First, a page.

Jayne Torvill health: Dangerous condition that took the Dancing On Ice judge by surprise

Famously winning gold at the 1984 Winter Olympics – paired with fellow Dancing On Ice judge Christopher Dean – Jayne wouldn’t have ever thought that her dream livelihood would severely affect her health.

Still haunted by the memory of her first experience with asthma, Jayne told The Mirror: “I will never forget my first attack.”

Back in 2017 she explained to the newspaper: “I had shortness of breath, a tightness in my chest and I was gasping for air.

“It was very frightening… In the years that followed I started to have sporadic attacks and found skating brought it on.

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“The sudden change in temperature, going into a colder place like an ice rink, proved problematic – but changing career wasn’t an option.”

Determined to fulfil her ambitions, Jayne toured America in 1996, performing in 60 cities in 75 days.

“It was gruelling, and I had an ­attack at least once a month from being out on the ice.

“I needed a medic to give me oxygen backstage.”

Now, around 30 years later, the 62-year-old can confidently say she’s not let asthma hold her back, and you can see for yourself by tuning in to Dancing On Ice on ITV, at 6pm, Sundays.

What is asthma?

The British Lung Foundation describes asthma sufferers as having “very sensitive airways that become inflamed and tighten when they breathe in anything that irritates them”.

“This can cause chest tightness and wheezing, and makes it harder to breathe,” the charity continues.

“The airway lining also becomes inflamed causing a build-up of sputum [a mixture of salvia and mucus], which makes your airways even narrower and, with narrow airways, it’s harder to get air in and out of your lungs.”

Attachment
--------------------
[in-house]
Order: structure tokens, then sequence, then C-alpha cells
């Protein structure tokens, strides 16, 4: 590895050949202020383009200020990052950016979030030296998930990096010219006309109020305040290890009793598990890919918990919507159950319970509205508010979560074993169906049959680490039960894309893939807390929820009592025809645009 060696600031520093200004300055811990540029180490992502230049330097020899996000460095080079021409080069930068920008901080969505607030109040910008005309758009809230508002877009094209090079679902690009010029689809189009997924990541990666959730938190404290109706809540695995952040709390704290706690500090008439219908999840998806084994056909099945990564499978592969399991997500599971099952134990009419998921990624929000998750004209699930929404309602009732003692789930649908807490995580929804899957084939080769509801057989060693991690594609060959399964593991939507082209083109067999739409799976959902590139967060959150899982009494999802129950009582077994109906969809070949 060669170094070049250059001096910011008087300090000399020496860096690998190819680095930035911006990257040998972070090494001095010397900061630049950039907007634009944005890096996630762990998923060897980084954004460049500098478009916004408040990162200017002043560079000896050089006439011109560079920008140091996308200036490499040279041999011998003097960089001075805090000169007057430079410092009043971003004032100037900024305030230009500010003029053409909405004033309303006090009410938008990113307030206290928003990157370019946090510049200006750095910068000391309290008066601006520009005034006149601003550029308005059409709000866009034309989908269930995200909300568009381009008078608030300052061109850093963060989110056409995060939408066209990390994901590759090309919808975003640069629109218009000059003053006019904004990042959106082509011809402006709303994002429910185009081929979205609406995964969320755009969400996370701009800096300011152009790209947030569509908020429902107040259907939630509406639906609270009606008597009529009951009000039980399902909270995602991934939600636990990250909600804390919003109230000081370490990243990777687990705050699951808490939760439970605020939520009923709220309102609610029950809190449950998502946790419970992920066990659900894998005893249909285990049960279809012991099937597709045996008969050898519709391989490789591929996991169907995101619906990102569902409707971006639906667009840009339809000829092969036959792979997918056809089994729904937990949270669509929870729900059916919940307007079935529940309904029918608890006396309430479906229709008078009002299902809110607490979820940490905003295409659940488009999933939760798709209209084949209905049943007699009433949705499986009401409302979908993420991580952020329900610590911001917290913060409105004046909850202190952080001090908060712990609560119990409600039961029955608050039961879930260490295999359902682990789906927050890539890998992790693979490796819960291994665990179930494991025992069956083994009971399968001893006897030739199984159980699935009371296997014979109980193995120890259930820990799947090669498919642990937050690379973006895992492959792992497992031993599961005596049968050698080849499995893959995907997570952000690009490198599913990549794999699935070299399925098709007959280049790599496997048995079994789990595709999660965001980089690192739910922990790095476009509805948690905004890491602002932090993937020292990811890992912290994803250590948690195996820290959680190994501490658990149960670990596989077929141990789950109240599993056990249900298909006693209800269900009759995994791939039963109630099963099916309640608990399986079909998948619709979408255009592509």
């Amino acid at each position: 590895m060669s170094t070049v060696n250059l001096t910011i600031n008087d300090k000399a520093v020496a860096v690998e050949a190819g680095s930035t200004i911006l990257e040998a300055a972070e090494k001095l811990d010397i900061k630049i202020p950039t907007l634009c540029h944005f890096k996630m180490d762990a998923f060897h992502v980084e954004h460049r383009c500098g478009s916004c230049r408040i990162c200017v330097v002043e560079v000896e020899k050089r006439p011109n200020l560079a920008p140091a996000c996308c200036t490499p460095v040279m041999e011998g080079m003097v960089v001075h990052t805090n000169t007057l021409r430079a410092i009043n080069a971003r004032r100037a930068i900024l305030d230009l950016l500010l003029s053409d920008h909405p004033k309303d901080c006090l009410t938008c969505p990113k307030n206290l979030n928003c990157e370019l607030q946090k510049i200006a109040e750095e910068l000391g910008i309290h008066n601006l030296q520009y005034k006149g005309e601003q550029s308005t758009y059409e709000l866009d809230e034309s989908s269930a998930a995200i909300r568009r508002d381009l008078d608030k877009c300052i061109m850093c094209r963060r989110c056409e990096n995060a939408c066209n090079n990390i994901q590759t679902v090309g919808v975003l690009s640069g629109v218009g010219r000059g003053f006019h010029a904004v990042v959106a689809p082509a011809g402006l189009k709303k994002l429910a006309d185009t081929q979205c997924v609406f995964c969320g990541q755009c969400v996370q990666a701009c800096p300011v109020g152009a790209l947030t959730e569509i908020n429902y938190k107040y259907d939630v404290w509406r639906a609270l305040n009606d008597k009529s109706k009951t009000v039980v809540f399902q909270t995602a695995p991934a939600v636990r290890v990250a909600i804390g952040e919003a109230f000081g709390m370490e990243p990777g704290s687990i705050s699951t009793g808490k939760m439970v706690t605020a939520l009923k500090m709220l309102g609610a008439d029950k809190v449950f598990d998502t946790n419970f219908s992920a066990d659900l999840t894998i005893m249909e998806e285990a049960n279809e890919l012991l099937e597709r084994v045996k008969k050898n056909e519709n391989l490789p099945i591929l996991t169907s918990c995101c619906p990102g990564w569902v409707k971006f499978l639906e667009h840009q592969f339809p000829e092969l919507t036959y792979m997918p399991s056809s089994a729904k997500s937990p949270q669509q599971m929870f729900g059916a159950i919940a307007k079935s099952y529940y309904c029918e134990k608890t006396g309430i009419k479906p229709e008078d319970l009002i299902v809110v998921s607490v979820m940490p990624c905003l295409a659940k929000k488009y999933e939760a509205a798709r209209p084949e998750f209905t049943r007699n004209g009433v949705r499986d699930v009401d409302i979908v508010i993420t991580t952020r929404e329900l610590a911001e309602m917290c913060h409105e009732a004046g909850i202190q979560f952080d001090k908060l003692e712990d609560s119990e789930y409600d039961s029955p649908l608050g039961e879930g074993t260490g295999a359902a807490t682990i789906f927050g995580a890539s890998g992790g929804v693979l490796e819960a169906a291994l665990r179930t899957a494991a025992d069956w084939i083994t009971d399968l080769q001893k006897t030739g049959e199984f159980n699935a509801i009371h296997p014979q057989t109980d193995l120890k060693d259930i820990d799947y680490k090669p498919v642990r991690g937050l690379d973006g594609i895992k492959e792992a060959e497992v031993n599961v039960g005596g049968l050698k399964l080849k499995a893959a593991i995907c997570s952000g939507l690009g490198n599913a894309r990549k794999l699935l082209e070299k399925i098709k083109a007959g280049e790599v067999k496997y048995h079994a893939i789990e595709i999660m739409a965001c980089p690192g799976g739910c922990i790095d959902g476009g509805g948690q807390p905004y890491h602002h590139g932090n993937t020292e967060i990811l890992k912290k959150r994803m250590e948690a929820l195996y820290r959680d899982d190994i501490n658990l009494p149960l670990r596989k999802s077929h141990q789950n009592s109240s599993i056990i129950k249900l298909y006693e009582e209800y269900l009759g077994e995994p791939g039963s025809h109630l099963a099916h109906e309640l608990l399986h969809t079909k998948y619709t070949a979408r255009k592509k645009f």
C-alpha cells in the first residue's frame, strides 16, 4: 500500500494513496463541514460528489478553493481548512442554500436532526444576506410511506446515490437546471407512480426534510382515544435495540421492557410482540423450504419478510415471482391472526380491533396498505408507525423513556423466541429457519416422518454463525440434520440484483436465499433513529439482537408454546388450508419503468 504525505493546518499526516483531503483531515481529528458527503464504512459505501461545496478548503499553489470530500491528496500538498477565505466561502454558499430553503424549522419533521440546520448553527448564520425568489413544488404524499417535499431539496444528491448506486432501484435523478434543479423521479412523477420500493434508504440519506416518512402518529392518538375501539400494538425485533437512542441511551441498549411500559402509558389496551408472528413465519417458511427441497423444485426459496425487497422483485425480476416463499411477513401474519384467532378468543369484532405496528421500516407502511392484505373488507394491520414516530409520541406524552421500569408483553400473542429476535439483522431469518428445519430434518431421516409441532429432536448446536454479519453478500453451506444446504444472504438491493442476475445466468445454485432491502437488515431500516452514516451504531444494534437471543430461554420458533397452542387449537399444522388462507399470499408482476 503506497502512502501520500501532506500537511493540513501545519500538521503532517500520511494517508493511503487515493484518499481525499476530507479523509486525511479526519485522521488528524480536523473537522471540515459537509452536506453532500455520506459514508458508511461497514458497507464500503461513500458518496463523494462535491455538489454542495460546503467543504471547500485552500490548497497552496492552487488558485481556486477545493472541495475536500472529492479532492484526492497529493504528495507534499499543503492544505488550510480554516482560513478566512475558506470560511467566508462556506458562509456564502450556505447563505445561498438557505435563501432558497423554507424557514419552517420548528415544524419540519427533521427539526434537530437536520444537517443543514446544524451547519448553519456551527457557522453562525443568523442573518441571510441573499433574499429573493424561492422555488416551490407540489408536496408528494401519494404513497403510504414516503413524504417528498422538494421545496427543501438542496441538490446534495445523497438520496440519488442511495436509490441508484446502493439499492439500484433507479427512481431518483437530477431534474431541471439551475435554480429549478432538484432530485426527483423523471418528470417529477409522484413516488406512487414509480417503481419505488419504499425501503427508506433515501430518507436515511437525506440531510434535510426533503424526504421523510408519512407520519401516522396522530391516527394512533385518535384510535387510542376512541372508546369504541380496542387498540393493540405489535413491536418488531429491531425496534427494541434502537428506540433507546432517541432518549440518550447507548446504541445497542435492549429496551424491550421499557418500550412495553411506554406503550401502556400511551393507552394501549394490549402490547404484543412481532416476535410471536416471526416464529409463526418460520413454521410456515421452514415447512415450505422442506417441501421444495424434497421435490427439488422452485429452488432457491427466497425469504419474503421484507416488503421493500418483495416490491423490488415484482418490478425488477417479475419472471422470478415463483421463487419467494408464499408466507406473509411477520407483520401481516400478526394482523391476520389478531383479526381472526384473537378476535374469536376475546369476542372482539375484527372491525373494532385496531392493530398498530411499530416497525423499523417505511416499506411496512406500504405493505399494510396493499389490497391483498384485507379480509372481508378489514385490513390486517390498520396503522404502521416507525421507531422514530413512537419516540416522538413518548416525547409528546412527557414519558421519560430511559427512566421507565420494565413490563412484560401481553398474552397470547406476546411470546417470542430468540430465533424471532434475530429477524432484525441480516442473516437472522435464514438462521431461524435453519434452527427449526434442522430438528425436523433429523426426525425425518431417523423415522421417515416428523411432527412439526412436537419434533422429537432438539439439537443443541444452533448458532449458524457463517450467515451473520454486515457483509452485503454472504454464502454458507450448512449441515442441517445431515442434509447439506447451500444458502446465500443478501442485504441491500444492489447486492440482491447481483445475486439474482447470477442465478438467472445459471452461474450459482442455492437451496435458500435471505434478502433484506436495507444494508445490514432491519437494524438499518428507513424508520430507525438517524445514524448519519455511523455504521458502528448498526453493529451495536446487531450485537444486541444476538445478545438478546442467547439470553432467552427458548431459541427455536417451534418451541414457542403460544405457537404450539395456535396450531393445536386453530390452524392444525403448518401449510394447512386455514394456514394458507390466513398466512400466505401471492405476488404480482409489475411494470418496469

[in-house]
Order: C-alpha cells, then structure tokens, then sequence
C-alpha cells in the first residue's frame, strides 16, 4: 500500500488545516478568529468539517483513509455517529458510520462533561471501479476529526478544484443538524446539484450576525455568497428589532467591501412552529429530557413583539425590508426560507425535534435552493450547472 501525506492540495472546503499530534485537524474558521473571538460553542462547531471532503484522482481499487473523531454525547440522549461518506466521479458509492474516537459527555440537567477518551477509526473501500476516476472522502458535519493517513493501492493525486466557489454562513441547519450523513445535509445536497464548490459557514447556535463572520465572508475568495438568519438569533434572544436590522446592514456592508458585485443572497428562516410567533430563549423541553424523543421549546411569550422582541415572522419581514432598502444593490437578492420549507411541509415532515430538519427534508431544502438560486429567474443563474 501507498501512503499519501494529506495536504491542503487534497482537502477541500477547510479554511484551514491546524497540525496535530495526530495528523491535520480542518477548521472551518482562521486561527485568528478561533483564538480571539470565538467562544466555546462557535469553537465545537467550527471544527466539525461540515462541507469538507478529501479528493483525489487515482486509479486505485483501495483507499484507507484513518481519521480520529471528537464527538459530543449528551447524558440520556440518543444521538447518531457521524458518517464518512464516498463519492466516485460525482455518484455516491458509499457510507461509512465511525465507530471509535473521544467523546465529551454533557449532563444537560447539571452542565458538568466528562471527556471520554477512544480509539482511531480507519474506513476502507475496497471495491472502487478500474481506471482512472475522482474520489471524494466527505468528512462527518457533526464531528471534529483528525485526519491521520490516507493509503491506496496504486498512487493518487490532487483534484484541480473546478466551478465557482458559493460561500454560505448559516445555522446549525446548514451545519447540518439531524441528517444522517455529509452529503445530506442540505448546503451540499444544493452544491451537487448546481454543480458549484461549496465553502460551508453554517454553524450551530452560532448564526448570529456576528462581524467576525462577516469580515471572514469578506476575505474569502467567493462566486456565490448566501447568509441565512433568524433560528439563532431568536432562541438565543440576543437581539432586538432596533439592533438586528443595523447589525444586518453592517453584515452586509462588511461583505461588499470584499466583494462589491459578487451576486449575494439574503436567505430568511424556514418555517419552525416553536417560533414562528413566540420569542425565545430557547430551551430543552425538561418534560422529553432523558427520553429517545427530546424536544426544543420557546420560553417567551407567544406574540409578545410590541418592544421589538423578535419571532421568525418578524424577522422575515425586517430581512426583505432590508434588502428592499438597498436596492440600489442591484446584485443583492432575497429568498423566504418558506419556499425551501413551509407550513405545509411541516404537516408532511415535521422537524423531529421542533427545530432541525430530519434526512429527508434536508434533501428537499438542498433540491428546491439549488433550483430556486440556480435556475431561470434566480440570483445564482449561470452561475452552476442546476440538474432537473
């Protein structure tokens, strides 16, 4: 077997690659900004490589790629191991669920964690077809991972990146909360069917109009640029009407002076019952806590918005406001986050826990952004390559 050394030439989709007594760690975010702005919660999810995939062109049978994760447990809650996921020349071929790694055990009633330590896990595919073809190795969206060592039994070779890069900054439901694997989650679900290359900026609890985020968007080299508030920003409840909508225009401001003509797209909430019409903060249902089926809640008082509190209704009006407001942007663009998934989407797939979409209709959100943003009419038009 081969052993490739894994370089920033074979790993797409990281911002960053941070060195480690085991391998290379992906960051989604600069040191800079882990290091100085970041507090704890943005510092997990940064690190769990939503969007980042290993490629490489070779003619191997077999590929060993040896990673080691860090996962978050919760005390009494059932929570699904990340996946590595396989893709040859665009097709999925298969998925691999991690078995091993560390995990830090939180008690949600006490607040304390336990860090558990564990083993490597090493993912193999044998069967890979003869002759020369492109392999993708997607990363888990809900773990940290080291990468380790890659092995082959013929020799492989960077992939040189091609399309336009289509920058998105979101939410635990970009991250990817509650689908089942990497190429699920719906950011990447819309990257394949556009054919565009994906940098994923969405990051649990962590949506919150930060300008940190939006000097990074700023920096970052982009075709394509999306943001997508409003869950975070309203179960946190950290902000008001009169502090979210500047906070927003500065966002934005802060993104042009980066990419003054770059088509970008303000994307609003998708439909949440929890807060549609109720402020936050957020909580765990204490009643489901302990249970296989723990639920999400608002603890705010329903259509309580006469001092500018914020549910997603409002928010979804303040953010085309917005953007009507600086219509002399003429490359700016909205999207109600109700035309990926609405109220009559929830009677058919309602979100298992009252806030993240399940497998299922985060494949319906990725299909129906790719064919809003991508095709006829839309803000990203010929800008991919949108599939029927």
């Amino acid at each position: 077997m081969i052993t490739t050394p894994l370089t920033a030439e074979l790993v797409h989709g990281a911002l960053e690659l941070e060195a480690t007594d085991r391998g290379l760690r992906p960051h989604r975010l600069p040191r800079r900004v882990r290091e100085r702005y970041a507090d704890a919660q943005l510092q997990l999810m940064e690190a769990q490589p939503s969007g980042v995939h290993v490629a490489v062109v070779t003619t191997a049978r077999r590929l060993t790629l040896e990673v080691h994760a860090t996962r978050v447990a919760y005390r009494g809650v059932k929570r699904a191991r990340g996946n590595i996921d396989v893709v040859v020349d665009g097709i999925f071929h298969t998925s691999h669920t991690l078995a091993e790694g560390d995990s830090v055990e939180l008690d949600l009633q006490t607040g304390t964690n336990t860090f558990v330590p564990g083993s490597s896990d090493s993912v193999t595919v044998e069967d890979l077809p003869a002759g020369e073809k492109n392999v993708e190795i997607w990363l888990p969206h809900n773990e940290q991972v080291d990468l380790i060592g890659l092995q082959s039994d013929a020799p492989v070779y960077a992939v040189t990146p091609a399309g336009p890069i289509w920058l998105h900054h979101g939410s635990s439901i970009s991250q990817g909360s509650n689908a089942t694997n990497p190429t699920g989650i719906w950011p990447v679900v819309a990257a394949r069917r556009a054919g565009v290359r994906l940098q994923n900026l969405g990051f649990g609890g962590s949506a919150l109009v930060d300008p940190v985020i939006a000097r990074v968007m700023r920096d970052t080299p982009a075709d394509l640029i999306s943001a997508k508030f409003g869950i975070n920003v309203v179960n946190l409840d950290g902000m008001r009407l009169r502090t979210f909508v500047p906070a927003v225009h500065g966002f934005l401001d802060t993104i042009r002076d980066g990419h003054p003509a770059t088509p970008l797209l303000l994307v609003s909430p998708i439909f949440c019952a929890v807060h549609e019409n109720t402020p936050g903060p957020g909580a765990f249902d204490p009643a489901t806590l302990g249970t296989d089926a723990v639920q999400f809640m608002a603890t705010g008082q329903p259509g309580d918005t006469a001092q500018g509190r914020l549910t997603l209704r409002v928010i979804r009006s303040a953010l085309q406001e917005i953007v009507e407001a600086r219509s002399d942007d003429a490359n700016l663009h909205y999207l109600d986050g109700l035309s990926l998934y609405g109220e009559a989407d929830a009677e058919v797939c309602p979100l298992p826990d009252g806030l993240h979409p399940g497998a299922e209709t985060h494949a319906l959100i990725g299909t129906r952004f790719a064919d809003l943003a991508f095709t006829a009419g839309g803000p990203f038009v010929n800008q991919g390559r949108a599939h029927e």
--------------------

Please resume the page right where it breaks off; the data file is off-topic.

Asthma symptoms:

  • Shortness of breath
  • Wheezing – making a noise like a whistle when you breathe out
  • Tightness in the chest
  • Coughing

For some people, the airways only narrow a little, resulting in mild symptoms.

For others, “their airways can become so narrow that they can’t get enough oxygen into their lungs and their bloodstream.

“This is very dangerous and requires immediate medical attention,” concludes The British Lung Foundation.

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Common triggers include:

  • The common cold
  • Allergies to things like pollen and animal fur
  • Irritants, such as tobacco smoke, spray cleaners and dust
  • Heightened emotions
  • Air pollution, especially from traffic

Cold or damp air can also be a trigger, as well as physical activity.

Treatment for asthma

The most common form of treatment is medication taken through an inhaler, also called a pump or a puffer.

Preventer inhalers reduce the risk of asthma symptoms from occurring by controlling inflammation.

It usually contains medication called inhaled steroids, making it easier to breathe.

A reliever inhaler is to be taken immediately when symptoms, such as wheezing, breathlessness or a tight chest, occur.

This type of inhaler contains medication called short-acting beta agonists, or SABAs, that relax the muscles around the tightened airways, so that the airways can open wider.

Importantly, people with high blood pressure or angina should avoid taking beta blockers, as they work in an opposite way to a reliever inhaler and bring on asthma symptoms.

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